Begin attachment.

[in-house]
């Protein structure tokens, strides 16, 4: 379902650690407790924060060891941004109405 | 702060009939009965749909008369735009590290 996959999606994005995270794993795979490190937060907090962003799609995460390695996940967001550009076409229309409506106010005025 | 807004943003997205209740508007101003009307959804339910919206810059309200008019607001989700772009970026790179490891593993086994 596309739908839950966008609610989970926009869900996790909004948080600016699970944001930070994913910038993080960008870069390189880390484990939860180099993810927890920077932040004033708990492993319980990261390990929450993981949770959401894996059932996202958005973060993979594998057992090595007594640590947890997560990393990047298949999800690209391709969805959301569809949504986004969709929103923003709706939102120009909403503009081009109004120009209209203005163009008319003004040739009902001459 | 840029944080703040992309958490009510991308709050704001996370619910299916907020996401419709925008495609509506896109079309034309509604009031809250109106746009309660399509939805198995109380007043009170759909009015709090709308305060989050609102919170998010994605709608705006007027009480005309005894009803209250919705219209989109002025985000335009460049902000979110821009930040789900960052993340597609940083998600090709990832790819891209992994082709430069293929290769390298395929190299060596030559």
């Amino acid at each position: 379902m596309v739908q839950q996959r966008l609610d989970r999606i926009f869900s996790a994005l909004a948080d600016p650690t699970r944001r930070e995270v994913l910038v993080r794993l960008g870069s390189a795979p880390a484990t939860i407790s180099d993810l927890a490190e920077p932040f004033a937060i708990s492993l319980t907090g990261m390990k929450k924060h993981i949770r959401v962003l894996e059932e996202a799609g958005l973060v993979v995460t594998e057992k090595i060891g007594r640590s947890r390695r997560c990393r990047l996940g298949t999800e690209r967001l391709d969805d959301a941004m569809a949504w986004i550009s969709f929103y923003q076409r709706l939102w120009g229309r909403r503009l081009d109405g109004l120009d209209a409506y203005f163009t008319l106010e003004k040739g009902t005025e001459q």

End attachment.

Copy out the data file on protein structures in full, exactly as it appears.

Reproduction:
[in-house]
């Protein structure tokens, strides 16, 4: 379902650690407790924060060891941004109405 | 702060009939009965749909008369735009590290 996959999606994005995270794993795979490190937060907090962003799609995460390695996940967001550009076409229309409506106010005025 | 807004943003997205209740508007101003009307959804339910919206810059309200008019607001989700772009970026790179490891593993086994 596309739908839950966008609610989970926009869900996790909004948080600016699970944001930070994913910038993080960008870069390189880390484990939860180099993810927890920077932040004033708990492993319980990261390990929450993981949770959401894996059932996202958005973060993979594998057992090595007594640590947890997560990393990047298949999800690209391709969805959301569809949504986004969709929103923003709706939102120009909403503009081009109004120009209209203005163009008319003004040739009902001459 | 840029944080703040992309958490009510991308709050704001996370619910299916907020996401419709925008495609509506896109079309034309509604009031809250109106746009309660399509939805198995109380007043009170759909009015709090709308305060989050609102919170998010994605709608705006007027009480005309005894009803209250919705219209989109002025985000335009460049902000979110821009930040789900960052993340597609940083998600090709990832790819891209992994082709430069293929290769390298395929190299060596030559």
């Amino acid at each position: 379902m596309v739908q839950q996959r966008l609610d989970r999606i926009f869900s996790a994005l909004a948080d600016p650690t699970r944001r930070e995270v994913l910038v993080r794993l960008g870069s390189a795979p880390a484990t939860i407790s180099d993810l927890a490190e920077p932040f004033a937060i708990s492993l319980t907090g990261m390990k929450k924060h993981i949770r959401v962003l894996e059932e996202a799609g958005l973060v993979v995460t594998e057992k090595i060891g007594r640590s947890r390695r997560c990393r990047l996940g298949t999800e690209r967001l391709d969805d959301a941004m569809a949504w986004i550009s969709f929103y923003q076409r709706l939102w120009g229309r909403r503009l081009d109405g109004l120009d209209a409506y203005f163009t008319l106010e003004k040739g009902t005025e001459q």